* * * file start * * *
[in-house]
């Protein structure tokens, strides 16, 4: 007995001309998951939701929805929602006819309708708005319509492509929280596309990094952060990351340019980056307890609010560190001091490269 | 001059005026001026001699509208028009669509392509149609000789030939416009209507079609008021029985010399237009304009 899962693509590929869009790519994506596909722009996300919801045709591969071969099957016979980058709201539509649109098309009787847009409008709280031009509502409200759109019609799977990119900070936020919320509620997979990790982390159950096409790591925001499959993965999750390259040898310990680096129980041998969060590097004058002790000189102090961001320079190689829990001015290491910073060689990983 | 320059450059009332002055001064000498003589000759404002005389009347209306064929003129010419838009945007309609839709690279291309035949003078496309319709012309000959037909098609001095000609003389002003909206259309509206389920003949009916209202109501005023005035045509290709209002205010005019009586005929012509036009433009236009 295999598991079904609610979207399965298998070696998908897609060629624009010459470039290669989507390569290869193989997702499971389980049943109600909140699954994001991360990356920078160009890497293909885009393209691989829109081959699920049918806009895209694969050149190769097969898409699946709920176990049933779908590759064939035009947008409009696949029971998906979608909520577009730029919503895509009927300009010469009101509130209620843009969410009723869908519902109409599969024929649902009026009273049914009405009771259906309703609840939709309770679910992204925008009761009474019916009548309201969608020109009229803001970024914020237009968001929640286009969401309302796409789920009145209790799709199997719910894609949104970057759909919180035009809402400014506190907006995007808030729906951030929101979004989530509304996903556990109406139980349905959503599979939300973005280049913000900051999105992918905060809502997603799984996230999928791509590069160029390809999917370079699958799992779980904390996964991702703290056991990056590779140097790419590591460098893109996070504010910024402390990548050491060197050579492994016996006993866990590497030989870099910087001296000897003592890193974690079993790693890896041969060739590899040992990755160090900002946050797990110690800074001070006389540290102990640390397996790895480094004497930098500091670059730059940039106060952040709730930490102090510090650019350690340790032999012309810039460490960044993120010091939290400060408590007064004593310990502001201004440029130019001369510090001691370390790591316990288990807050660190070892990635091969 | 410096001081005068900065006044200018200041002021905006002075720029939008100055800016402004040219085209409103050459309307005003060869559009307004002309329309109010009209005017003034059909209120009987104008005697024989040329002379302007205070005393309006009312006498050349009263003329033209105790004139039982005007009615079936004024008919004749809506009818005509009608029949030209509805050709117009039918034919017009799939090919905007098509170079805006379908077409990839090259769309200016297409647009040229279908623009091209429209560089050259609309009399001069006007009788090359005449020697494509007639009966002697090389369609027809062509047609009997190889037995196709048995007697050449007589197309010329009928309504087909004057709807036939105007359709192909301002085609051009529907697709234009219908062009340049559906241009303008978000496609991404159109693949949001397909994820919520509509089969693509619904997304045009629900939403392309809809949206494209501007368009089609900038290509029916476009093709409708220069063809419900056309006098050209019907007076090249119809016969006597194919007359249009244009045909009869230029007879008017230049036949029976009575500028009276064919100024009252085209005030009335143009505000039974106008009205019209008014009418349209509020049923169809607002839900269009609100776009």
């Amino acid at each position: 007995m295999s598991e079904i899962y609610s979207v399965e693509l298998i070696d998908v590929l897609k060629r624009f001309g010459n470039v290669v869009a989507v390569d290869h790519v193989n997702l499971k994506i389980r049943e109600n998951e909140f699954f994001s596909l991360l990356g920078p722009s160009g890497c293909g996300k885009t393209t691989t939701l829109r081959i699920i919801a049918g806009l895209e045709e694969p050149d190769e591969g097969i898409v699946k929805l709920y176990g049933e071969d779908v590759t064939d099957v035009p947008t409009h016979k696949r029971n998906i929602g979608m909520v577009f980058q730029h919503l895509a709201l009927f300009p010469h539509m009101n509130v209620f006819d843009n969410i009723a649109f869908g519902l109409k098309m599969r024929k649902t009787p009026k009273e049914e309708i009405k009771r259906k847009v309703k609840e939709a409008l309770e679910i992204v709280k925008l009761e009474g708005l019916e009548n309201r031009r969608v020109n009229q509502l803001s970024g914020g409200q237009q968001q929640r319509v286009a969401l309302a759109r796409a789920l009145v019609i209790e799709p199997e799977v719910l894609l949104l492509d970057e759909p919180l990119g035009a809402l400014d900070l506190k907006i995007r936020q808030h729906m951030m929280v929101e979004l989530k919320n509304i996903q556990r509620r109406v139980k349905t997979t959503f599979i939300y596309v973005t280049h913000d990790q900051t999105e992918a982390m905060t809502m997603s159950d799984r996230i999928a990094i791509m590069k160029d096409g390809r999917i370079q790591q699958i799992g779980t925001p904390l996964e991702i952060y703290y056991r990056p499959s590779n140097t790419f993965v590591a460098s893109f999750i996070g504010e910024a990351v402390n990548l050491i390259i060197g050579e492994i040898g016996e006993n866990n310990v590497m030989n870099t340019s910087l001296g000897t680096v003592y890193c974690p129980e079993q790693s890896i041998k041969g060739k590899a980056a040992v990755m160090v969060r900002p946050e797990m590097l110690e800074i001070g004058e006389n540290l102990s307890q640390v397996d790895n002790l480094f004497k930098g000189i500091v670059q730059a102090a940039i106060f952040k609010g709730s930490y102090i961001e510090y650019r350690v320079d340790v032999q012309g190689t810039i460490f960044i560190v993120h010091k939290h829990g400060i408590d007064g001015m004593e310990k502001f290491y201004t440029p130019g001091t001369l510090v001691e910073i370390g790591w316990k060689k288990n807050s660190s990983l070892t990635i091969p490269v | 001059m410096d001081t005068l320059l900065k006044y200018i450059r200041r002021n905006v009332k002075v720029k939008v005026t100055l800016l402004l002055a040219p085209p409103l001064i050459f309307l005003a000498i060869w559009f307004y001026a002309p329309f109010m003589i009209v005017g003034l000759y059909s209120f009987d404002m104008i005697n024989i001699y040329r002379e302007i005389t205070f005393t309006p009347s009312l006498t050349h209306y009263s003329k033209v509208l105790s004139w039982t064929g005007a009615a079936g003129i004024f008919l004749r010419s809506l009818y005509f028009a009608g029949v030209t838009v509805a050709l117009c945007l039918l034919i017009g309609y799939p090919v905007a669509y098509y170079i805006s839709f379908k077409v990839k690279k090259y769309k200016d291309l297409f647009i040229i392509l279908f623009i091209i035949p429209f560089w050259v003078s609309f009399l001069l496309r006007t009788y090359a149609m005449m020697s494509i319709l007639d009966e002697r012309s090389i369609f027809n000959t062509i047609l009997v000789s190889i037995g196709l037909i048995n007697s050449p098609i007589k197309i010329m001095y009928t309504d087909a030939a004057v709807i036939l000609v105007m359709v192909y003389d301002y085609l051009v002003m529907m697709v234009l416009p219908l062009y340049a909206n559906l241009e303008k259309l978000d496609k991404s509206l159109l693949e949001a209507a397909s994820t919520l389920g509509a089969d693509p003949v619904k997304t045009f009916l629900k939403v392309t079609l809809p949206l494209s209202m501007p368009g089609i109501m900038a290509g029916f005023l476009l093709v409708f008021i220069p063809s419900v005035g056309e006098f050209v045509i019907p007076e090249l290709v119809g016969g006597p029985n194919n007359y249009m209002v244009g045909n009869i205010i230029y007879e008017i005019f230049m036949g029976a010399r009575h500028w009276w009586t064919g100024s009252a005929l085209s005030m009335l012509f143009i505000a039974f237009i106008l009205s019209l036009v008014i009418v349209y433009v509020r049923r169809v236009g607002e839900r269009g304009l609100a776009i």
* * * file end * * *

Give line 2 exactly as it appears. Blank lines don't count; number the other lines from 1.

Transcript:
């Protein structure tokens, strides 16, 4: 007995001309998951939701929805929602006819309708708005319509492509929280596309990094952060990351340019980056307890609010560190001091490269 | 001059005026001026001699509208028009669509392509149609000789030939416009209507079609008021029985010399237009304009 899962693509590929869009790519994506596909722009996300919801045709591969071969099957016979980058709201539509649109098309009787847009409008709280031009509502409200759109019609799977990119900070936020919320509620997979990790982390159950096409790591925001499959993965999750390259040898310990680096129980041998969060590097004058002790000189102090961001320079190689829990001015290491910073060689990983 | 320059450059009332002055001064000498003589000759404002005389009347209306064929003129010419838009945007309609839709690279291309035949003078496309319709012309000959037909098609001095000609003389002003909206259309509206389920003949009916209202109501005023005035045509290709209002205010005019009586005929012509036009433009236009 295999598991079904609610979207399965298998070696998908897609060629624009010459470039290669989507390569290869193989997702499971389980049943109600909140699954994001991360990356920078160009890497293909885009393209691989829109081959699920049918806009895209694969050149190769097969898409699946709920176990049933779908590759064939035009947008409009696949029971998906979608909520577009730029919503895509009927300009010469009101509130209620843009969410009723869908519902109409599969024929649902009026009273049914009405009771259906309703609840939709309770679910992204925008009761009474019916009548309201969608020109009229803001970024914020237009968001929640286009969401309302796409789920009145209790799709199997719910894609949104970057759909919180035009809402400014506190907006995007808030729906951030929101979004989530509304996903556990109406139980349905959503599979939300973005280049913000900051999105992918905060809502997603799984996230999928791509590069160029390809999917370079699958799992779980904390996964991702703290056991990056590779140097790419590591460098893109996070504010910024402390990548050491060197050579492994016996006993866990590497030989870099910087001296000897003592890193974690079993790693890896041969060739590899040992990755160090900002946050797990110690800074001070006389540290102990640390397996790895480094004497930098500091670059730059940039106060952040709730930490102090510090650019350690340790032999012309810039460490960044993120010091939290400060408590007064004593310990502001201004440029130019001369510090001691370390790591316990288990807050660190070892990635091969 | 410096001081005068900065006044200018200041002021905006002075720029939008100055800016402004040219085209409103050459309307005003060869559009307004002309329309109010009209005017003034059909209120009987104008005697024989040329002379302007205070005393309006009312006498050349009263003329033209105790004139039982005007009615079936004024008919004749809506009818005509009608029949030209509805050709117009039918034919017009799939090919905007098509170079805006379908077409990839090259769309200016297409647009040229279908623009091209429209560089050259609309009399001069006007009788090359005449020697494509007639009966002697090389369609027809062509047609009997190889037995196709048995007697050449007589197309010329009928309504087909004057709807036939105007359709192909301002085609051009529907697709234009219908062009340049559906241009303008978000496609991404159109693949949001397909994820919520509509089969693509619904997304045009629900939403392309809809949206494209501007368009089609900038290509029916476009093709409708220069063809419900056309006098050209019907007076090249119809016969006597194919007359249009244009045909009869230029007879008017230049036949029976009575500028009276064919100024009252085209005030009335143009505000039974106008009205019209008014009418349209509020049923169809607002839900269009609100776009």